Words. Wine. Song. Voila, the three realms that give color, flavor, texture and an esquisse (sketch) of sense to this old boy’s romp through the life cycle. While each in its own way is hugely responsible for forming the collective bundle of pleasure, pains and ideas that led to my particular here and now, they all more or less inform and color one another (quite handy when it’s time to reach in the metaphoric bag o’ tricks). I often think of books in terms of wine, music in terms of books, wine in terms of music...and so forth.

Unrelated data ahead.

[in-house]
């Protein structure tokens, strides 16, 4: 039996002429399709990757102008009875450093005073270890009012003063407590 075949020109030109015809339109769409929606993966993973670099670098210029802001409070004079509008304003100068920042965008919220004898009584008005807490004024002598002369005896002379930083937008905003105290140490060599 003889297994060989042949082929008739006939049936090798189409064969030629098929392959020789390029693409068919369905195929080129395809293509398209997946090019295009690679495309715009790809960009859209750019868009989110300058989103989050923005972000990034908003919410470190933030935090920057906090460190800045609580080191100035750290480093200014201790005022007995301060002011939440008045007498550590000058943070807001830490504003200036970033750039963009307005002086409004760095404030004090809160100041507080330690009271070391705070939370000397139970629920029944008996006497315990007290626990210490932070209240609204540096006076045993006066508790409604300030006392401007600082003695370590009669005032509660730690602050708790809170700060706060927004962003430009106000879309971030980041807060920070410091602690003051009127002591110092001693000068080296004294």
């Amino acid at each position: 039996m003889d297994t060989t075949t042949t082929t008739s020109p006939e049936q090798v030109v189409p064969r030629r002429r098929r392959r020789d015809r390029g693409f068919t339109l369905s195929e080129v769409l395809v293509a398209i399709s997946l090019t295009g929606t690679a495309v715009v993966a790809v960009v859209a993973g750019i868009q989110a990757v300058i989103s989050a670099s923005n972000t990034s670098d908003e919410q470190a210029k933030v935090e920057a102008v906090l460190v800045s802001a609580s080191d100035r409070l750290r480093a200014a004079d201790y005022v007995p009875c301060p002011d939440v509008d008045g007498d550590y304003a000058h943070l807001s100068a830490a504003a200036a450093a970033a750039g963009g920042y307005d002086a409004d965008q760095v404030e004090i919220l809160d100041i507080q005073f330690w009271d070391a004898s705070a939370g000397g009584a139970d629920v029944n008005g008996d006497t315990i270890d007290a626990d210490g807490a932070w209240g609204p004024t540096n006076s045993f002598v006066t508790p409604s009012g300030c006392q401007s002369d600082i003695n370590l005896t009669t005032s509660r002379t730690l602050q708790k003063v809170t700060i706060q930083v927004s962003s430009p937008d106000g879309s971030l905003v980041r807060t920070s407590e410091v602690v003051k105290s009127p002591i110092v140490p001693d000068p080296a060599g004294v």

I find this little habit of mind especially useful when tasting wine. Thinking of wine in terms of music doesn’t just make for a nice set of metaphors, it’s actually an amazingly precise way to describe—and evaluate—wine. Texture, ripeness, residual sugar and alcohol readily lend themselves to orchestral or acoustical interpretation. Think of red Burgundy in terms of Debussy, brilliant, elegantly balanced whites as Mozart (or Beethoven) string quartets, and the Rhone as Ravel’s orchestral works (for example). On the other side of the Atlantic, old school California cabs are the Stan Kenton band, while Zinfandel is a bad-ass tavern band…and all those overripe, over-oaked, ego-centric expositions of plushness are everything from a metal band turned up to 11 to “smooth jazz” laced with layer upon layer of digital delay—walls of lush, silky, sentimental, processed sound. Oak is the wild card, the magic tool, the special touch, the producer’s ace, everything from lush strings to saccharine vibrato --think Leonetti Cellars wines channeling Kenny G offering a prime example (for those who have the means).